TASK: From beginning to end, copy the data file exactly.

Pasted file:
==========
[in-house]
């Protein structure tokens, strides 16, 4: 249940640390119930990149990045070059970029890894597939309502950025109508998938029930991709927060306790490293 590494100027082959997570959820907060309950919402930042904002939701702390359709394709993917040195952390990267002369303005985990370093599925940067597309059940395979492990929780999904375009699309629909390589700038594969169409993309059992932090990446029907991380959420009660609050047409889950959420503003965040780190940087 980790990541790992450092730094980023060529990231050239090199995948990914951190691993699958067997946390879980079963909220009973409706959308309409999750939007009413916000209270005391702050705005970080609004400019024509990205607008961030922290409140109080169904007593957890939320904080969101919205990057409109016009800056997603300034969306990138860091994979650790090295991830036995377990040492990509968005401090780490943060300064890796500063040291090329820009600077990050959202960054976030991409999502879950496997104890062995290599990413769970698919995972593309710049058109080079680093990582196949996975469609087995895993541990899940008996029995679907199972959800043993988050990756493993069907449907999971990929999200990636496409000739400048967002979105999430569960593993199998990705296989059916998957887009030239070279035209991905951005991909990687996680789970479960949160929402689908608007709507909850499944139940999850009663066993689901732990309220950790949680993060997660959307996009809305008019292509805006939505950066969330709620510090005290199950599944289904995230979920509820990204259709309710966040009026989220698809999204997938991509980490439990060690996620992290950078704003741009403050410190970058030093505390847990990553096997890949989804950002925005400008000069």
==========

[in-house]
């Protein structure tokens, strides 16, 4: 249940640390119930990149990045070059970029890894597939309502950025109508998938029930991709927060306790490293 590494100027082959997570959820907060309950919402930042904002939701702390359709394709993917040195952390990267002369303005985990370093599925940067597309059940395979492990929780999904375009699309629909390589700038594969169409993309059992932090990446029907991380959420009660609050047409889950959420503003965040780190940087 980790990541790992450092730094980023060529990231050239090199995948990914951190691993699958067997946390879980079963909220009973409706959308309409999750939007009413916000209270005391702050705005970080609004400019024509990205607008961030922290409140109080169904007593957890939320904080969101919205990057409109016009800056997603300034969306990138860091994979650790090295991830036995377990040492990509968005401090780490943060300064890796500063040291090329820009600077990050959202960054976030991409999502879950496997104890062995290599990413769970698919995972593309710049058109080079680093990582196949996975469609087995895993541990899940008996029995679907199972959800043993988050990756493993069907449907999971990929999200990636496409000739400048967002979105999430569960593993199998990705296989059916998957887009030239070279035209991905951005991909990687996680789970479960949160929402689908608007709507909850499944139940999850009663066993689901732990309220950790949680993060997660959307996009809305008019292509805006939505950066969330709620510090005290199950599944289904995230979920509820990204259709309710966040009026989220698809999204997938991509980490439990060690996620992290950078704003741009403050410190970058030093505390847990990553096997890949989804950002925005400008000069």